Of course there was opposition to these reforms. The Military Class were slow to understand his methods, so he established periodical military councils, took them into his confidence and eventually won them over completely. As for the Social Democrats, he did not scruple to employ against them the same methods they would have employed against him. He made use of secret agents to preach the doctrine that by his methods the way would be prepared for the social revolution. When at length he inaugurated the system of the seven social classes the Social Democrats professed to see in this a means of stimulating class consciousness; but after a few years they discovered that no class was willing to surrender its privileges. The Fifth Class, which includes the most skilled artisans in Europe, began to see that no revolution would improve their position, whilst it might lower them to the level of the Sixth or Seventh Class. The boasted solidarity of the proletariat proved to be an illusion, like most of Spotts's ideas.

When he reformed the railway system he made travelling free. But of course if travelling were to be free, restrictions must be imposed. Similarly in regard to housing. He applied all the technical knowledge in the country to the problem. Standardised houses and other devices made it possible to rebuild any portions of our cities and to transfer population from one region to another with the greatest ease. On the other hand, restrictions were necessary. You cannot have free trade in houses and at the same time guarantee a house to every family.

I have condensed Dr. Proser-Toady's lecture, which lasted several hours, into such short compass that it gives very little idea, I am afraid, of the complete revolution worked out by Prince Mechow's reforms. For instance, he showed how the whole character of politics had been transformed, how the questions that agitated Meccania sixty years ago had entirely disappeared; how the Press no longer existed, because its functions had been absorbed by other agencies; how the Parliament, which I was surprised to hear still existed, was now organised to correspond with the seven social classes; how the State was so wealthy that control over taxation was no longer necessary.

He ended with a remarkable passage about the seven social classes and the national Meccanian uniforms.

"Many Foreign Observers," he said, "in times past, have made merry over our sevenfold classification and our national costumes. What have other nations to put in their place? They too have these classes, for they are natural and inevitable. They have their nobles, their soldiers, their officials and professional men, their bourgeoisie, their artisans, their labourers and their degraded' submerged tenth.' But they are afraid to call them by their proper names, afraid to recognise them. They have no uniforms, no dignified and pleasing costumes; but you never mistake one class for another. You never mistake the labourer for the wealthy bourgeois or the popinjay aristocrat. Nowhere else, they say, would people consent to wear the servile badge of their caste. We Meccanians are proud of our seven national colours. So far from being a degradation, the historical origin of the costumes proves that it is a privilege to wear them. The seven uniforms were once the ceremonial dress of the seven guilds established by Prince Mechow. When permission was granted for all the members of the classes to wear the ceremonial dress it was the occasion of national rejoicings everywhere. The national costumes are part of the Ritual of the Super-State."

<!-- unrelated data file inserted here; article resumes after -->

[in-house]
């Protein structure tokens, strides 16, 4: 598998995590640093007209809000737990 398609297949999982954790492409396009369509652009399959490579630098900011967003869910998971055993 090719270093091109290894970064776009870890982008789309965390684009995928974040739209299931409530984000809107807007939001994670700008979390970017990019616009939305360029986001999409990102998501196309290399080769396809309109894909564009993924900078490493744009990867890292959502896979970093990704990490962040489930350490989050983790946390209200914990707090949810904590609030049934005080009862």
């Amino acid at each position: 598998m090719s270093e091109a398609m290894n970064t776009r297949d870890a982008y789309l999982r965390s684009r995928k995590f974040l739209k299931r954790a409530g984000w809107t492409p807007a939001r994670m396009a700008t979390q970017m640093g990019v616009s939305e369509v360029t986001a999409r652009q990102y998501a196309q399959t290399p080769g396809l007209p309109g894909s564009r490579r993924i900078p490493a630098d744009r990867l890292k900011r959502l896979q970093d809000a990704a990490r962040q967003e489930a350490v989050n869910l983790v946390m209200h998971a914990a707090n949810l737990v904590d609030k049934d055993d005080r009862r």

Long-winded as some parts of the lecture were, I must confess it was most illuminating, and to me, as a student of politics and sociology, exceedingly interesting. I begin to understand now what the Meccanian Super-State really is.



DURING the first few weeks of my tour in Mecco--Tour No. 4--Conductor Prigge kept my nose well to the grindstone. At times he made me feel like a small schoolboy, at times like a prisoner in charge of a warder. It would be tedious to detail all the incidents of my daily rounds, or to describe everything in the exact order in which it was presented to my view. So I propose to set down, as they remain in my mind, the most interesting or remarkable features of this truly remarkable city. One circumstance, however, annoys and almost distresses me. I cannot get into contact with any individual living people. I see everything as a spectacle from the outside.

As I go about, the impression of orderliness, cleanliness, and even magnificence of a kind, is such as I have seldom felt in any part of the world. At times the whole city gives one the same sort of feeling that one experiences in going through a gigantic hospital, where everything is spotless and nothing is out of its place. I am even getting used to the coloured uniforms of the seven classes. In the central parts of the city green and yellow predominate; for the number of people belonging to the official class is enormous. Even apart from their actual number they are the most conspicuous, because the lower classes are at work in their factories and business houses, and are consequently seldom seen except when returning home in the evening. Occasionally I notice a few white uniforms (of the very select First Class) and occasionally, too, a crowd of officers in their brilliant scarlet uniforms. At the other end of the scale, the most common colour visible is the grey, worn by the numerous servants in the well-to-do quarters. The few servants who wear chocolate are mostly the lackeys of the very rich, and the upper servants in the large hotels.